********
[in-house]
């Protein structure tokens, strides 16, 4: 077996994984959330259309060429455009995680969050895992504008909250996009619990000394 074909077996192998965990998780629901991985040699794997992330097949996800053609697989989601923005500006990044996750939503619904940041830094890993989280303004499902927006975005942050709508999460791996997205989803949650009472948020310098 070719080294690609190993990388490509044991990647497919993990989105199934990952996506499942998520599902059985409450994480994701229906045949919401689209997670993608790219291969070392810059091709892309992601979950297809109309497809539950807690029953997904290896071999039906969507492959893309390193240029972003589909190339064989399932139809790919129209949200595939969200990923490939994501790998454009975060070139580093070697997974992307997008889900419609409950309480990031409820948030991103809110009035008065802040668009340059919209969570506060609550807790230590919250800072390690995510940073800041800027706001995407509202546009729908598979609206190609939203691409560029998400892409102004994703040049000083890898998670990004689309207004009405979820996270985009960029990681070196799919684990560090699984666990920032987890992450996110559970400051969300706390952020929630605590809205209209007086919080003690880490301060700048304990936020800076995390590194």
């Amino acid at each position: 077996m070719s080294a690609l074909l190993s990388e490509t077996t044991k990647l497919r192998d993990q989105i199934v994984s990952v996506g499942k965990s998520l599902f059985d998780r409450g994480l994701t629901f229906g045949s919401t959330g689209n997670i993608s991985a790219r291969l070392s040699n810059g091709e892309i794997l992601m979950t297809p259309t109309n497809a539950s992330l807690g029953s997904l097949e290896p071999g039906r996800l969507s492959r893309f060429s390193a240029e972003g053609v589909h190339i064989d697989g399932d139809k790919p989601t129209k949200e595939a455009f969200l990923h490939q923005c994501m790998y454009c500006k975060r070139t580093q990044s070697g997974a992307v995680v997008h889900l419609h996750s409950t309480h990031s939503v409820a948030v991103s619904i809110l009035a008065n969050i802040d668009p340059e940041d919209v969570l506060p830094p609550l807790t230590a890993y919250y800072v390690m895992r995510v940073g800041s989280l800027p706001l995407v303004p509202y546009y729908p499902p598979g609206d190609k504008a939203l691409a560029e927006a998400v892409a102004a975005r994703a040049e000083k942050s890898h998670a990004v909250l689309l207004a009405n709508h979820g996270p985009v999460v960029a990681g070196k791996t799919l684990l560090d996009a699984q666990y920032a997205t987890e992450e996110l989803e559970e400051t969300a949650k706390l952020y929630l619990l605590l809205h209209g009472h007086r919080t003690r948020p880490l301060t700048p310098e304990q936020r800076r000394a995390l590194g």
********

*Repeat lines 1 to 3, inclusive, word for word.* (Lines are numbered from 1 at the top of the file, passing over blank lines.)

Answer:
[in-house]
């Protein structure tokens, strides 16, 4: 077996994984959330259309060429455009995680969050895992504008909250996009619990000394 074909077996192998965990998780629901991985040699794997992330097949996800053609697989989601923005500006990044996750939503619904940041830094890993989280303004499902927006975005942050709508999460791996997205989803949650009472948020310098 070719080294690609190993990388490509044991990647497919993990989105199934990952996506499942998520599902059985409450994480994701229906045949919401689209997670993608790219291969070392810059091709892309992601979950297809109309497809539950807690029953997904290896071999039906969507492959893309390193240029972003589909190339064989399932139809790919129209949200595939969200990923490939994501790998454009975060070139580093070697997974992307997008889900419609409950309480990031409820948030991103809110009035008065802040668009340059919209969570506060609550807790230590919250800072390690995510940073800041800027706001995407509202546009729908598979609206190609939203691409560029998400892409102004994703040049000083890898998670990004689309207004009405979820996270985009960029990681070196799919684990560090699984666990920032987890992450996110559970400051969300706390952020929630605590809205209209007086919080003690880490301060700048304990936020800076995390590194």
């Amino acid at each position: 077996m070719s080294a690609l074909l190993s990388e490509t077996t044991k990647l497919r192998d993990q989105i199934v994984s990952v996506g499942k965990s998520l599902f059985d998780r409450g994480l994701t629901f229906g045949s919401t959330g689209n997670i993608s991985a790219r291969l070392s040699n810059g091709e892309i794997l992601m979950t297809p259309t109309n497809a539950s992330l807690g029953s997904l097949e290896p071999g039906r996800l969507s492959r893309f060429s390193a240029e972003g053609v589909h190339i064989d697989g399932d139809k790919p989601t129209k949200e595939a455009f969200l990923h490939q923005c994501m790998y454009c500006k975060r070139t580093q990044s070697g997974a992307v995680v997008h889900l419609h996750s409950t309480h990031s939503v409820a948030v991103s619904i809110l009035a008065n969050i802040d668009p340059e940041d919209v969570l506060p830094p609550l807790t230590a890993y919250y800072v390690m895992r995510v940073g800041s989280l800027p706001l995407v303004p509202y546009y729908p499902p598979g609206d190609k504008a939203l691409a560029e927006a998400v892409a102004a975005r994703a040049e000083k942050s890898h998670a990004v909250l689309l207004a009405n709508h979820g996270p985009v999460v960029a990681g070196k791996t799919l684990l560090d996009a699984q666990y920032a997205t987890e992450e996110l989803e559970e400051t969300a949650k706390l952020y929630l619990l605590l809205h209209g009472h007086r919080t003690r948020p880490l301060t700048p310098e304990q936020r800076r000394a995390l590194g």